He was Lieutenant Colonel when he left in '91. I don't think you spend 15 years in the KGB and get to that rank without learning a thing or to about 'playing games'.
However, I also know people who - for example - have had messy breakups with exes, and don't want said ex tracking them down again.
Slightly different beasts I think. R is a really impressive analysis tool. Python is a scripting language. The latter is quite a bit more versatile, but
Well, you can. You get to vote. Or move to another country. Or declare independence. I understand that's worked out well occasionally.
There's always always a balance. The police have powers to investigate the innocent. They're innocent because they're - legally - innocent until _proven_ guilty. Which means - by definition - the police are always targeting 'the innocent'. There's a bunch of rules to limit this, including not least a system of warrants - to do certain things to people, you need to be able to convince a judge that they're sufficiently dirty to be worth further investigation. But they're still - in the literal sense - still innocent at that point, because you haven't proven their crime in a court of law.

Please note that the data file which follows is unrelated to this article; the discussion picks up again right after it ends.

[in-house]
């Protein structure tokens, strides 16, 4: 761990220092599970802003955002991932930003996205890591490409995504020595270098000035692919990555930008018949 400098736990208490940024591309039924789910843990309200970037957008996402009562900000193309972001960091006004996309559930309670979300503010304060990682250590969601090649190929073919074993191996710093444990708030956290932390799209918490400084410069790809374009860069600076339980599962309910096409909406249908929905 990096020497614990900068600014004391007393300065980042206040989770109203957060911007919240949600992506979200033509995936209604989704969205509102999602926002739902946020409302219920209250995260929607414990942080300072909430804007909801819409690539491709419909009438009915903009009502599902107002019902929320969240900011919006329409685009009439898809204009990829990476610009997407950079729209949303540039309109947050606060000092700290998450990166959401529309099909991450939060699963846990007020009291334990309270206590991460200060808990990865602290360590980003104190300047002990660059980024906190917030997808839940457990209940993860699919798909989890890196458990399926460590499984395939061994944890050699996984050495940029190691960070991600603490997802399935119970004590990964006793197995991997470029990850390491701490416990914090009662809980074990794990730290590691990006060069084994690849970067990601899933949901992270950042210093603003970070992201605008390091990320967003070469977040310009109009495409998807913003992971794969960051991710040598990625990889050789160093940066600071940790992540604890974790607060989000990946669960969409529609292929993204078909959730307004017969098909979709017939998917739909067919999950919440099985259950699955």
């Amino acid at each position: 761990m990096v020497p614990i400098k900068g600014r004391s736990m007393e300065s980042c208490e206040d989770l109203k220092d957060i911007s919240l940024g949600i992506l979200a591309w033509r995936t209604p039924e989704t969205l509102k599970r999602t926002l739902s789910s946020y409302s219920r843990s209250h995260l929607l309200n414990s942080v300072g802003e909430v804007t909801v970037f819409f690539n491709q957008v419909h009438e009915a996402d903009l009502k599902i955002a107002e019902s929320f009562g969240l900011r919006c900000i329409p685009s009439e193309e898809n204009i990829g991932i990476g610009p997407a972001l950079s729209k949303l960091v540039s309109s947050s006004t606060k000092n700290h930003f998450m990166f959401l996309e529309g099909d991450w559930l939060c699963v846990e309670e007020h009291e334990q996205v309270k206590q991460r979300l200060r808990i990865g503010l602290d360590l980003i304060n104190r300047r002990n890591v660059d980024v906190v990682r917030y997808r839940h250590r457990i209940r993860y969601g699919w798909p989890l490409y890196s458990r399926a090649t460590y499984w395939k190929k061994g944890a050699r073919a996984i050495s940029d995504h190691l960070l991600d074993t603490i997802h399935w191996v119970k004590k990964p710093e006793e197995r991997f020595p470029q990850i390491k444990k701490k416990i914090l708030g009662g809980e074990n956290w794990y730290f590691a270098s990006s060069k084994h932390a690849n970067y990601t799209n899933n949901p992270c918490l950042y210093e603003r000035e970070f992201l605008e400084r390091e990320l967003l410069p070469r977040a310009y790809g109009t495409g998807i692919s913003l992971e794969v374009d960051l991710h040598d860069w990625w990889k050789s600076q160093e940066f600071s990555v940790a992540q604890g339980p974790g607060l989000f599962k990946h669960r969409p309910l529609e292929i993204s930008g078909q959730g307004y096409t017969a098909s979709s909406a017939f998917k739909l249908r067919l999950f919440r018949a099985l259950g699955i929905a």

It's not a perfect system by any means, but it mostly works - _generally_ the bad people get caught and punished, and the good people are protected. But sometimes there are abuses, and part of the point of any system of justices is that it has to accept the inevitable - that sometimes you'll get it wrong.
But it's generally accepted to be one of the least bad options.